American Outlaws of Bloomington-Normal co-founders Eric Vogel (left) and Christian Kang are hoping to attract enough members to become an official chapter. (Photo by Eric Stock/WJBC)
By Eric Stock
NORMAL - Bloomington-Normal's new outlaws are actually friendly.
In fact, that's the term their favorite sport uses for exhibition games.
Christian Kang and Eric Vogel play along with the stereotype of soccer as a thuggish sport while stressing their fledgling group is all about fun and camaraderie.
"It's about coming out and supporting soccer. This is not a hooliganism thing, looking to start fights or anything that would come to mind with the culture," Kang said.
Kang and Vogel have teamed to form a Bloomington-Normal chapter of the American Outlaws, a supporters' group for the United States men's national soccer team which is preparing for World Cup qualifying.
The Outlaws, distinguishable by their red t-shirts and American Flag bandannas, travel in groups to watch U.S. soccer at friendly watering holes and, when possible, in person. There are about 80 chapters nationwide, mostly in larger cities.
The local chapter, which is still a few members short of official designation, will gather at Pub II in Normal for the U.S. men's soccer, starting with a Jan. 29 'friendly' against Canada.
"Pub II is, for a sports fan, just a great venue. It was great for the World Cup last time, the place was packed," Kang said.
The Outlaws also secure travel discounts for trips to Mexico City, Panama City and Jamaica, where the U.S. team has World Cup qualifying matches this year.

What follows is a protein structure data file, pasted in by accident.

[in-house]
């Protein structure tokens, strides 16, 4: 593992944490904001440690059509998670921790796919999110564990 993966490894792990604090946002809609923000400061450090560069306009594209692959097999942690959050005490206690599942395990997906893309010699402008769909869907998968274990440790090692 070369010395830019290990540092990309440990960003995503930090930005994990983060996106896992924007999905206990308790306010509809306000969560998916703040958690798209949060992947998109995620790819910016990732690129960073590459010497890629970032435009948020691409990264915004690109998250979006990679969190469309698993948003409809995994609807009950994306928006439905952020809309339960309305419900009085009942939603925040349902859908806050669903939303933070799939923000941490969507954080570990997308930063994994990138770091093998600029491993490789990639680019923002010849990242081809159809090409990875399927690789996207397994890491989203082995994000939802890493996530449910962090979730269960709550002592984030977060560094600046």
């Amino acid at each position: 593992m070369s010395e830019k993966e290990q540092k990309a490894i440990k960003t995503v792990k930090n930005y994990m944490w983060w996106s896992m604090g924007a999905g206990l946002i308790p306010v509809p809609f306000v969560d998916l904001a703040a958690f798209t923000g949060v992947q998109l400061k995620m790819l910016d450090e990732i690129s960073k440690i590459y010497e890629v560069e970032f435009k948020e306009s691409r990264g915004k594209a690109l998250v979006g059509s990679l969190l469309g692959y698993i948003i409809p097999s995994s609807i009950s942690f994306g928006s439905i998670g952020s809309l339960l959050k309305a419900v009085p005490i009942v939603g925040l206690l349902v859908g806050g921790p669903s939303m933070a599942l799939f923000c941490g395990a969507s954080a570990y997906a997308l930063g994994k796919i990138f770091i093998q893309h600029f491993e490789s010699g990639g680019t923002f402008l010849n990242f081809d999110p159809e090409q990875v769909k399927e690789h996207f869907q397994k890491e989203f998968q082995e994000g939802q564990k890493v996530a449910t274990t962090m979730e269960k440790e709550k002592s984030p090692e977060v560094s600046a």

These soccer fanatics say they need to organize to let others know they aren't alone in Bloomington-Normal.
"A lot of people follow soccer, it's just a problem of awareness and getting that awareness out there," Kang said. "Everybody knows where to go for Monday Night Football, that's an entrenched part of our society," Kang said.
Vogel said soccer already has a strong fan base in part because of the Prairie City Soccer League.
"It amazes me when I talk to people at work about my passion for soccer and a lot of parents a little older than me have really gotten into soccer because of their kids wanting to know more about it," Vogel said.
Vogel said the group includes members from various walks of life, all bound by a passion for what's been called 'the beautiful game.'
"It's almost kind of a geekish mentality," Vogel said.
Vogel said he was concerned initially about any perceived association with the American Outlaws Motorcycle Club, but said that hasn't been an issue.
"Even though we cover our faces and have this Wild West mentality of being outlaws, we're a very friendly group."